A SENIOR GARDA officer has been appointed to liaise with NAMA over the allegations that have emerged about the agency in recent days, the Taoiseach has told the Dáil.
Enda Kenny was responding to questions from the Fianna Fáil leader Micheál Martin who said that a senator from his party will be sending material to the gardaí containing “very serious allegations” about the State’s bad bank.
Martin said that one of the allegations being made is that an entire file in relation to a person whose loan book was with NAMA was sent to a partner in a “major global property company who was acting on behalf of that person’s rival”.
The opposition leader said that this would be a “shocking fact if proven to be true” as he disclosed further claims that property valuations are being manipulated, quoting from the documentation that Senator Darragh O’Brien plans to hand to gardaí.
The Taoiseach said that the government “takes this very seriously”.
He said that the Minister for Justice was informed by the Garda Commissioner this morning that there was contact between NAMA and the gardaí earlier this year regarding complaints about a second former employee at the agency and that this is an ongoing investigation.
“NAMA will assist them [gardaí] insofar as possible within the constraints of ongoing investigations,” Kenny told Martin.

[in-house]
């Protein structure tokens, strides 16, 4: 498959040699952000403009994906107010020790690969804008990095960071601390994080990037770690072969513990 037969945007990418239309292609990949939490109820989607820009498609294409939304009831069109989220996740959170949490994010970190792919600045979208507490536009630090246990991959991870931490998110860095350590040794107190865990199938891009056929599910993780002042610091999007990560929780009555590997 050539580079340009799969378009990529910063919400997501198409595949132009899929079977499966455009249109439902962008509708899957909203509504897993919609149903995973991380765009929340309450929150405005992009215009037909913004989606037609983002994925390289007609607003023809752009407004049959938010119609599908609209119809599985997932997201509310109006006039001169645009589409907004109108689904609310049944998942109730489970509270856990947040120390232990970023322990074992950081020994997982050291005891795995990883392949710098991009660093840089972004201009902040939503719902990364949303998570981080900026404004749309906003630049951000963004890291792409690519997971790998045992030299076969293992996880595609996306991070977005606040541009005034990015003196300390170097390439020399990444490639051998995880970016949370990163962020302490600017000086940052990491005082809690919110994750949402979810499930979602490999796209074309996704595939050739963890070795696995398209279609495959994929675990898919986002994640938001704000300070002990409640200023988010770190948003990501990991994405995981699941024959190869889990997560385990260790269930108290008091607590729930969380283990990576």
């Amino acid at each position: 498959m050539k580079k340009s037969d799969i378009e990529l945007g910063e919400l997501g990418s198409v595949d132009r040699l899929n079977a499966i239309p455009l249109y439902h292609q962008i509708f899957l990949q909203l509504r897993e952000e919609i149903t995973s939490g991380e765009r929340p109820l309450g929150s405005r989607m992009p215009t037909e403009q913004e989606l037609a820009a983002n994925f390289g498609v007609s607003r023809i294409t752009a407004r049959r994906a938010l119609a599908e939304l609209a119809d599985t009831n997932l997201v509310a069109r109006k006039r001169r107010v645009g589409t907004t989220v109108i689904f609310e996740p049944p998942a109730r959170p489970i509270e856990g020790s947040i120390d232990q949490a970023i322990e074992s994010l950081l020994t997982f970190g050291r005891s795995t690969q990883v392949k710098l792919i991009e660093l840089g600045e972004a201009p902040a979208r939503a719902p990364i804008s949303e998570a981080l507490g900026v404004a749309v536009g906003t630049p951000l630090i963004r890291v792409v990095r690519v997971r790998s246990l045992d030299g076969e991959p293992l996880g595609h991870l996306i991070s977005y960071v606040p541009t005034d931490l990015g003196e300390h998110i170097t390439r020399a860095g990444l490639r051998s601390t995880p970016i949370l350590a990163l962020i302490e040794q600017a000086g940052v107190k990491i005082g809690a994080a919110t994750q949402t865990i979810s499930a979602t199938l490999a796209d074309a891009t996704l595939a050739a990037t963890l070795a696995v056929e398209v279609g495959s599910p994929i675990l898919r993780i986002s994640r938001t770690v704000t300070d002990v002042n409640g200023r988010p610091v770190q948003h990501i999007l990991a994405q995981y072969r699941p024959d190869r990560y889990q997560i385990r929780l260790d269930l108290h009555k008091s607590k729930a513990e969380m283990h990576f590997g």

He also said that NAMA is required in the sale of all loans, assets or property to have an independent valuation done.
There was also a dispute over the release of Freedom of Information requests to the Department of Finance in relation to NAMA. Martin siad that only six of 19 requests made in 2012 have been released and called for the rest of these documents to be disclosed.
Kenny said that the Minister for Finance has “neither sight nor function” of what the FOI officer in his department agrees to release or not release.
The Taoiseach also said that in respect of a complaint from a firm of solicitors acting on behalf of a client of NAMA the gardaí are awaiting further information from the solicitors about this case.
“I can’t tell you how long that’s going to take or what information is involved there either,” he said.
Sinn Féin’s Gerry Adams raised the issue of the HSE Service Plan and planned cuts to health services next year.
Kenny said he agreed that it would be a “challenging year” for health and that Sinn Féin would never be satisfied no matter what level of funding that was committed to health. He highlighted some of the funding committed to other areas of the health service next year.
The Taoiseach also insisted that the government had not “thrown in the towel” on retroactive recapitalisation of the State’s own banks as suggested by United Left TD Joan Collins.
“This is very much a live issue in respect of complex and technical negotiations that will continue to take place,” he told Collins.